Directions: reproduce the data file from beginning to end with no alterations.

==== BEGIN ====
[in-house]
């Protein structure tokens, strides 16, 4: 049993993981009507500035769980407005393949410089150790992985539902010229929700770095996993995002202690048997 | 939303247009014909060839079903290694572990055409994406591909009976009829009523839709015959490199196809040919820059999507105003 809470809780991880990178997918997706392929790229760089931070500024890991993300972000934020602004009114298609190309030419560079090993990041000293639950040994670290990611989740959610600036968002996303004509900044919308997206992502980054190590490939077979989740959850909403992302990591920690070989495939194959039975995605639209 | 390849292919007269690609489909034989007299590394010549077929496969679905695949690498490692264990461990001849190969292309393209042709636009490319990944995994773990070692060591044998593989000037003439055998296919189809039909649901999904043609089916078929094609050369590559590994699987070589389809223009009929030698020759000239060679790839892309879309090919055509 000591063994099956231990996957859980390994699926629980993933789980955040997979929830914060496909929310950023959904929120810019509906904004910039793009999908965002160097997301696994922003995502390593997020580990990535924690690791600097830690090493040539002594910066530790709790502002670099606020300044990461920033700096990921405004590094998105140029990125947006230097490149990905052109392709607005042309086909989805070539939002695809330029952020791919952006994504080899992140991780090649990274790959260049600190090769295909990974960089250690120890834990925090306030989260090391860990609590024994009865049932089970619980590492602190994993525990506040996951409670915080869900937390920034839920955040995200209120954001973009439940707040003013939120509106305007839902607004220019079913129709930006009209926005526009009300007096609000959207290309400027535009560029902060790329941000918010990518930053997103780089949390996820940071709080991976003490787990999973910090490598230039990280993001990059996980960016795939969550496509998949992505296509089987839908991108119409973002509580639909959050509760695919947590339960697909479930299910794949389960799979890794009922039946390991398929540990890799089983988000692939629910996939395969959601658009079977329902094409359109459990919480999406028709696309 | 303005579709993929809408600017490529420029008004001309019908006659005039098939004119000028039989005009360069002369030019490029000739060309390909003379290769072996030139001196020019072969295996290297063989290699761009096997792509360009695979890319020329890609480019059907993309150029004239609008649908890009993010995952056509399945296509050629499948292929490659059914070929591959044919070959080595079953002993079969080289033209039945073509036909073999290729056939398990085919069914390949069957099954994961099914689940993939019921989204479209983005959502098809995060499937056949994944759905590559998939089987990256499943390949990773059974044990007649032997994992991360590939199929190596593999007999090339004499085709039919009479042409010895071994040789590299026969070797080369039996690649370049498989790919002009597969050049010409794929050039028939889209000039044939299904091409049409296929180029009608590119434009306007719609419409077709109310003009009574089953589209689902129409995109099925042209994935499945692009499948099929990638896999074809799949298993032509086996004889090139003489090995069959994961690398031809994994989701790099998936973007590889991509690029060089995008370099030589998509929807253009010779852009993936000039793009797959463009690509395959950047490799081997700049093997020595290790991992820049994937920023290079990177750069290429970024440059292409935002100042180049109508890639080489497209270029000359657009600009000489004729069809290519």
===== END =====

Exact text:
[in-house]
């Protein structure tokens, strides 16, 4: 049993993981009507500035769980407005393949410089150790992985539902010229929700770095996993995002202690048997 | 939303247009014909060839079903290694572990055409994406591909009976009829009523839709015959490199196809040919820059999507105003 809470809780991880990178997918997706392929790229760089931070500024890991993300972000934020602004009114298609190309030419560079090993990041000293639950040994670290990611989740959610600036968002996303004509900044919308997206992502980054190590490939077979989740959850909403992302990591920690070989495939194959039975995605639209 | 390849292919007269690609489909034989007299590394010549077929496969679905695949690498490692264990461990001849190969292309393209042709636009490319990944995994773990070692060591044998593989000037003439055998296919189809039909649901999904043609089916078929094609050369590559590994699987070589389809223009009929030698020759000239060679790839892309879309090919055509 000591063994099956231990996957859980390994699926629980993933789980955040997979929830914060496909929310950023959904929120810019509906904004910039793009999908965002160097997301696994922003995502390593997020580990990535924690690791600097830690090493040539002594910066530790709790502002670099606020300044990461920033700096990921405004590094998105140029990125947006230097490149990905052109392709607005042309086909989805070539939002695809330029952020791919952006994504080899992140991780090649990274790959260049600190090769295909990974960089250690120890834990925090306030989260090391860990609590024994009865049932089970619980590492602190994993525990506040996951409670915080869900937390920034839920955040995200209120954001973009439940707040003013939120509106305007839902607004220019079913129709930006009209926005526009009300007096609000959207290309400027535009560029902060790329941000918010990518930053997103780089949390996820940071709080991976003490787990999973910090490598230039990280993001990059996980960016795939969550496509998949992505296509089987839908991108119409973002509580639909959050509760695919947590339960697909479930299910794949389960799979890794009922039946390991398929540990890799089983988000692939629910996939395969959601658009079977329902094409359109459990919480999406028709696309 | 303005579709993929809408600017490529420029008004001309019908006659005039098939004119000028039989005009360069002369030019490029000739060309390909003379290769072996030139001196020019072969295996290297063989290699761009096997792509360009695979890319020329890609480019059907993309150029004239609008649908890009993010995952056509399945296509050629499948292929490659059914070929591959044919070959080595079953002993079969080289033209039945073509036909073999290729056939398990085919069914390949069957099954994961099914689940993939019921989204479209983005959502098809995060499937056949994944759905590559998939089987990256499943390949990773059974044990007649032997994992991360590939199929190596593999007999090339004499085709039919009479042409010895071994040789590299026969070797080369039996690649370049498989790919002009597969050049010409794929050039028939889209000039044939299904091409049409296929180029009608590119434009306007719609419409077709109310003009009574089953589209689902129409995109099925042209994935499945692009499948099929990638896999074809799949298993032509086996004889090139003489090995069959994961690398031809994994989701790099998936973007590889991509690029060089995008370099030589998509929807253009010779852009993936000039793009797959463009690509395959950047490799081997700049093997020595290790991992820049994937920023290079990177750069290429970024440059292409935002100042180049109508890639080489497209270029000359657009600009000489004729069809290519």